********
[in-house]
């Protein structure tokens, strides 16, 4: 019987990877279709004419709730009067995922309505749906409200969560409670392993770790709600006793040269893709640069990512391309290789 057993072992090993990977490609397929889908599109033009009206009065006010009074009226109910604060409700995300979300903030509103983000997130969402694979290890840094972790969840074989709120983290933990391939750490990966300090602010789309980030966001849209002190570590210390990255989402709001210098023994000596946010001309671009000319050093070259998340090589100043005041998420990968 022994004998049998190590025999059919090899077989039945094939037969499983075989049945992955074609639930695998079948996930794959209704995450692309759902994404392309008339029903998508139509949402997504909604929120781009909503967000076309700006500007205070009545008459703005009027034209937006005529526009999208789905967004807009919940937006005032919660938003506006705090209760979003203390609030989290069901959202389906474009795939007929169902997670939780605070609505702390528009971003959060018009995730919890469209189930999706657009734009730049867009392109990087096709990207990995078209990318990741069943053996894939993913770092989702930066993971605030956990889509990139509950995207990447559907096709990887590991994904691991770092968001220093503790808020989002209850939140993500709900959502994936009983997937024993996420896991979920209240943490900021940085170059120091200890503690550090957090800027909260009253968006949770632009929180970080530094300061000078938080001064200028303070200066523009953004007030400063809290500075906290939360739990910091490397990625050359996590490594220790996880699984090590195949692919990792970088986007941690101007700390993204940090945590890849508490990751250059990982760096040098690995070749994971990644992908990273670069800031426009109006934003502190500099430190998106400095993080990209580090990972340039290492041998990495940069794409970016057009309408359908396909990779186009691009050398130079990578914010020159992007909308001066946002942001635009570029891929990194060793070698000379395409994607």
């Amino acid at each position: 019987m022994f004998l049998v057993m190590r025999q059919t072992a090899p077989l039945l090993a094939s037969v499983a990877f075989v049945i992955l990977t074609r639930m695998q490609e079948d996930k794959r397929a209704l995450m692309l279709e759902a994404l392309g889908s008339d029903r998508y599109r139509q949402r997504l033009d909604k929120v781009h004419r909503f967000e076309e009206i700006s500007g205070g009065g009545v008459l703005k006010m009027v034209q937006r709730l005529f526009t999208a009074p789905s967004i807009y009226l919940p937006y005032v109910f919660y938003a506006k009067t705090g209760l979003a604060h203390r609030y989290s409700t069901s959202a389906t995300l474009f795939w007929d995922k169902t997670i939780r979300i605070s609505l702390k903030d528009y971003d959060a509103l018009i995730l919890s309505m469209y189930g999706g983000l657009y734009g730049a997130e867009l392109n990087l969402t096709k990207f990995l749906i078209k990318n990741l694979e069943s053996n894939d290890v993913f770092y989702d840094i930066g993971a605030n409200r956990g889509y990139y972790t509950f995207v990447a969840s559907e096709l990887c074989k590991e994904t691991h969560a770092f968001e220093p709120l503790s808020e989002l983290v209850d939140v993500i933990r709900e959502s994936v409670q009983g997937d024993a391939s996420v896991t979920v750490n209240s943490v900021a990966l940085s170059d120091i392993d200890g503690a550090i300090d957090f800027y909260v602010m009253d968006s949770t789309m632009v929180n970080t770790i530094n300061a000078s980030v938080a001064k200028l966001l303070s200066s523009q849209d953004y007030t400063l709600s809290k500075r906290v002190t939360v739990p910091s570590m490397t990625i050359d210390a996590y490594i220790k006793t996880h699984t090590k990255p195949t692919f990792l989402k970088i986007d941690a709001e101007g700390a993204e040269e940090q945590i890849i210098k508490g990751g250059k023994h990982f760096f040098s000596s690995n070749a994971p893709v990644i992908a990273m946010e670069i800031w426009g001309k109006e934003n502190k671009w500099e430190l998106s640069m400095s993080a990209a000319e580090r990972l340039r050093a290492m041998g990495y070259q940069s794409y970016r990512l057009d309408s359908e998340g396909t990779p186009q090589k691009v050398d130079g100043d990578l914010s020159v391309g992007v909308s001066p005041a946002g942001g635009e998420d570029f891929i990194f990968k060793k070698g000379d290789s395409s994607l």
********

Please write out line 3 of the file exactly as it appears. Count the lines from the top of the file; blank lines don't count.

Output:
């Amino acid at each position: 019987m022994f004998l049998v057993m190590r025999q059919t072992a090899p077989l039945l090993a094939s037969v499983a990877f075989v049945i992955l990977t074609r639930m695998q490609e079948d996930k794959r397929a209704l995450m692309l279709e759902a994404l392309g889908s008339d029903r998508y599109r139509q949402r997504l033009d909604k929120v781009h004419r909503f967000e076309e009206i700006s500007g205070g009065g009545v008459l703005k006010m009027v034209q937006r709730l005529f526009t999208a009074p789905s967004i807009y009226l919940p937006y005032v109910f919660y938003a506006k009067t705090g209760l979003a604060h203390r609030y989290s409700t069901s959202a389906t995300l474009f795939w007929d995922k169902t997670i939780r979300i605070s609505l702390k903030d528009y971003d959060a509103l018009i995730l919890s309505m469209y189930g999706g983000l657009y734009g730049a997130e867009l392109n990087l969402t096709k990207f990995l749906i078209k990318n990741l694979e069943s053996n894939d290890v993913f770092y989702d840094i930066g993971a605030n409200r956990g889509y990139y972790t509950f995207v990447a969840s559907e096709l990887c074989k590991e994904t691991h969560a770092f968001e220093p709120l503790s808020e989002l983290v209850d939140v993500i933990r709900e959502s994936v409670q009983g997937d024993a391939s996420v896991t979920v750490n209240s943490v900021a990966l940085s170059d120091i392993d200890g503690a550090i300090d957090f800027y909260v602010m009253d968006s949770t789309m632009v929180n970080t770790i530094n300061a000078s980030v938080a001064k200028l966001l303070s200066s523009q849209d953004y007030t400063l709600s809290k500075r906290v002190t939360v739990p910091s570590m490397t990625i050359d210390a996590y490594i220790k006793t996880h699984t090590k990255p195949t692919f990792l989402k970088i986007d941690a709001e101007g700390a993204e040269e940090q945590i890849i210098k508490g990751g250059k023994h990982f760096f040098s000596s690995n070749a994971p893709v990644i992908a990273m946010e670069i800031w426009g001309k109006e934003n502190k671009w500099e430190l998106s640069m400095s993080a990209a000319e580090r990972l340039r050093a290492m041998g990495y070259q940069s794409y970016r990512l057009d309408s359908e998340g396909t990779p186009q090589k691009v050398d130079g100043d990578l914010s020159v391309g992007v909308s001066p005041a946002g942001g635009e998420d570029f891929i990194f990968k060793k070698g000379d290789s395409s994607l």